Jianqing Fan

Jianqing Fan is Frederick L. Moore Professor of Finance, Professor of Operations Research and Financial Engineering, Former Chairman of Department of Operations Research and Financial Engineering and Director of Committee of Statistical Studies at Princeton University, where he directs both statistics and financial econometrics labs. After receiving his PhD from the University of California at Berkeley, he was appointed as assistant, associate, and full professor at the University of North Carolina at Chapel Hill (1989-2003), professor at the University of California at Los Angeles (1997–2000), professor and chair at Chinese University of Hong Kong, and professor at the Princeton University (2003– ). He has served as president of the IMS and the International Chinese Statistical Association. He co-edits the Journal of Business and Economics Statistics, and was the co-editor of The Annals of Statistics, Probability Theory and Related Fields, Econometrics Journal, and Journal of Econometrics. His published work on statistics, machine learning, finance, and computational biology has been recognized by the 2000 COPSS Presidents’ Award, the 2007 Morningside Gold Medal of Applied Mathematics, Guggenheim Fellow in 2009, P.L. Hsu Prize in 2013, Royal Statistical Society Guy medal in silver in 2014, Senior Noether Scholar Award in 2018, and election to Academician of Academia Sinica and fellow of American Association for Advancement of Science, IMS, ASA, and the Society of Financial Econometrics.

Jianqing will give this Le Cam Lecture at the Joint Statistical Meetings in Seattle, August 7–12, 2021.

Read about Lucien Le Cam here.


A Theory of PCA and Spectral Clustering

Principal Component Analysis (PCA) is a fundamental tool in statistics and machine learning. Its applications range from factor analysis and tensor decomposition to blind deconvolution and manifold learning. The computational efficiency and statistical accuracy make PCA a top choice for analyzing massive data. While existing study of PCA focuses on the recovery of principal components and their associated eigenvalues, there are few precise characterizations of individual principal component scores that yield low-dimensional embedding of samples. Since all the downstream tasks count on the quality of embedding, the lack of investigation hinders the analysis of various spectral methods for community detection, clustering, ranking, synchronization and so on.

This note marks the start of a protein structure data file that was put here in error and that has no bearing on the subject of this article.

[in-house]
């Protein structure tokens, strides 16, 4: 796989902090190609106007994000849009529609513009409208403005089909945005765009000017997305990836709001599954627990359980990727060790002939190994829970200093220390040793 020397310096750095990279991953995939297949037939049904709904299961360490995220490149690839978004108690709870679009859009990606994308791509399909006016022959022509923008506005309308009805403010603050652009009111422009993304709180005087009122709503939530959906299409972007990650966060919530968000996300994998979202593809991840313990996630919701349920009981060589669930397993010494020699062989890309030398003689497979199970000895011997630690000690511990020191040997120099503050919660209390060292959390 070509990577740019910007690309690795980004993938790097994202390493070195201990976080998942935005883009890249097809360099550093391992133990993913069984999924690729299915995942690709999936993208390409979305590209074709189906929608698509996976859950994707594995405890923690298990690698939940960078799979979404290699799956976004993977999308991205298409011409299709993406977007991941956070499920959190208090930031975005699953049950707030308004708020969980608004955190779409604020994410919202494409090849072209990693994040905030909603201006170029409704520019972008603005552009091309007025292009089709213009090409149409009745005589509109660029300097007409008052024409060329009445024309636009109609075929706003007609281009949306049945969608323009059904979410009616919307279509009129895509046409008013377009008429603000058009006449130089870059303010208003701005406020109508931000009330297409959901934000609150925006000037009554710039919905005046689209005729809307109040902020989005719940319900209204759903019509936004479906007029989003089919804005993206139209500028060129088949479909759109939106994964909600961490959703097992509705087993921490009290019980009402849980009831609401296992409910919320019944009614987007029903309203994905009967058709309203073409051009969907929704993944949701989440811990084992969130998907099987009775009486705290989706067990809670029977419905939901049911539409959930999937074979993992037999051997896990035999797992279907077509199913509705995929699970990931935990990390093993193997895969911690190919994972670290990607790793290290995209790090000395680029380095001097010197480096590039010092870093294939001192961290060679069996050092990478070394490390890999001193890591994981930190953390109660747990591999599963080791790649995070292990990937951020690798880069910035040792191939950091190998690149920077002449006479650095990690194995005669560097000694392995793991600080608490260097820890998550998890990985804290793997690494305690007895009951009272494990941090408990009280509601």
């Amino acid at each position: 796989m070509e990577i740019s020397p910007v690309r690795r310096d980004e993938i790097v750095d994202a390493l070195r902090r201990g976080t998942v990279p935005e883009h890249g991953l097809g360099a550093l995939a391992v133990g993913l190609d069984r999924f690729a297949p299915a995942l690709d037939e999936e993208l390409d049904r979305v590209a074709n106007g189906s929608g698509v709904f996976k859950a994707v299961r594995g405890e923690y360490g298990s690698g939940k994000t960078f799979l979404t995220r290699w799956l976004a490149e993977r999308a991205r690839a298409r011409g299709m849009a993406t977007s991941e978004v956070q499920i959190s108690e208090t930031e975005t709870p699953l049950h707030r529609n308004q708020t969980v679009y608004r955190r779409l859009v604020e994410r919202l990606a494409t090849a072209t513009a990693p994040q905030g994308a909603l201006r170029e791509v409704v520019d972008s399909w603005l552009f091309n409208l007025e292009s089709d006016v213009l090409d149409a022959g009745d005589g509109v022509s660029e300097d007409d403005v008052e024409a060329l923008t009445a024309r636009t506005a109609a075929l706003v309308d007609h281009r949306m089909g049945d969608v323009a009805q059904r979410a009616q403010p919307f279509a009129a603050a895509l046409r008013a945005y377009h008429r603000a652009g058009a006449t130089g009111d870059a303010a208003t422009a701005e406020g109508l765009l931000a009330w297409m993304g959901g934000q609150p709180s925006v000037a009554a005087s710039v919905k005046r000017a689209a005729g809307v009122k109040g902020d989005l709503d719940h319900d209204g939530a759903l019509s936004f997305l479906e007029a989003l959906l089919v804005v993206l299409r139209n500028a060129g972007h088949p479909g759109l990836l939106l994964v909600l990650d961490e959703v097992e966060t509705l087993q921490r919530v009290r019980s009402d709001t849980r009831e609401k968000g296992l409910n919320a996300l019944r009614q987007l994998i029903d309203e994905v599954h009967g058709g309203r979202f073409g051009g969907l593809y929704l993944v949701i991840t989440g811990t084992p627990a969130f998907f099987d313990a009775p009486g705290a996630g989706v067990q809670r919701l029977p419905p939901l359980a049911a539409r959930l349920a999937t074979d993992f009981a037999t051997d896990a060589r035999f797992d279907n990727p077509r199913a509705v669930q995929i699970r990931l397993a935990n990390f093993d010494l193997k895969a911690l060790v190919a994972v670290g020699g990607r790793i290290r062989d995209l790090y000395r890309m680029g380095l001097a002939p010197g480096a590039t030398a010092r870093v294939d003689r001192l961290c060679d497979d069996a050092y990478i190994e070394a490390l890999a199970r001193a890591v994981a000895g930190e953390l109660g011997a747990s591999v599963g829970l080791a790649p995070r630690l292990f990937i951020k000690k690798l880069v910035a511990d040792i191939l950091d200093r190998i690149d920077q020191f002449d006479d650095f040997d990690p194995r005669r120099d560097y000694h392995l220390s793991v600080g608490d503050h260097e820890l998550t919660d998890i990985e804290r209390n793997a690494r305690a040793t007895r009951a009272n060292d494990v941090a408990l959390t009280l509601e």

To analyze the performance of spectral methods, one often relies on the uniform () control of errors across individual principal component scores. However, uniform control over all entries often leads to vacuum bounds if the sample size is too small or the signal is too weak. In that case, one can only hope to establish bounds for a reasonably large proportion of the entries based on more refined analysis. In this talk, we first develop an perturbation theory for a hollowed version of PCA in reproducing kernel Hilbert spaces which provably improves upon the vanilla PCA in the presence of heteroscedastic noises. Through a novel analysis of eigenvectors, we investigate entrywise behaviors of principal component score vectors and show that they can be approximated by linear functionals of the Gram matrix in norm, which includes and as two special cases. The entrywise analysis is formalized via the powerful leave-one-out decoupling technique.

We apply the newly developed perturbation theory to sub-Gaussian mixture models for clustering analysis and contextual stochastic block models for community detection. Intuitively, stronger signal allows for larger p in the analysis and makes tighter error control possible. For the sub-Gaussian mixture model, our choice of p depends on the signal-to-noise ratio characterized by the separation between components, the sample size and the dimension. This adaptive choice yields optimality guarantees for spectral clustering. The misclassification rate is explicitly expressed as a simple exponential function of the signal-to-noise ratio, which implies exact recovery as a specific example. Perhaps surprisingly, the analysis reveals intimate connections between the fully unsupervised spectral estimator and Fisher’s linear discriminant analysis, which is a supervised classification procedure. Our results significantly improve upon prior arts which mostly focus on more complicated algorithms such as semidefinite programs or impose extra restrictions on the dimension and the signal strength.

In the contextual community detection problem, one observes both the network connections of nodes and their attributes. The network connections are modeled through a stochastic block model and the node attributes are modeled through a Gaussian mixture model that is independent of the network given the communities. The theory and linearization of eigenvectors lead to a tuning-free aggregated spectral estimator that is conceptually simple and computationally efficient. Remarkably, it adaptively integrates the two sources of information based on their relative signal strengths. The estimator achieves the information threshold for exact recovery and has an optimal misclassification rate below that threshold. Moreover, our results readily imply optimal spectral clustering for the stochastic block model and Gaussian mixture model separately. Simulation experiments lend further support to our theoretical findings.

This is joint work with Emmanuel Abbe (EPFL) and Kaizheng Wang (Columbia University). The manuscript is available at arXiv:2006.14062.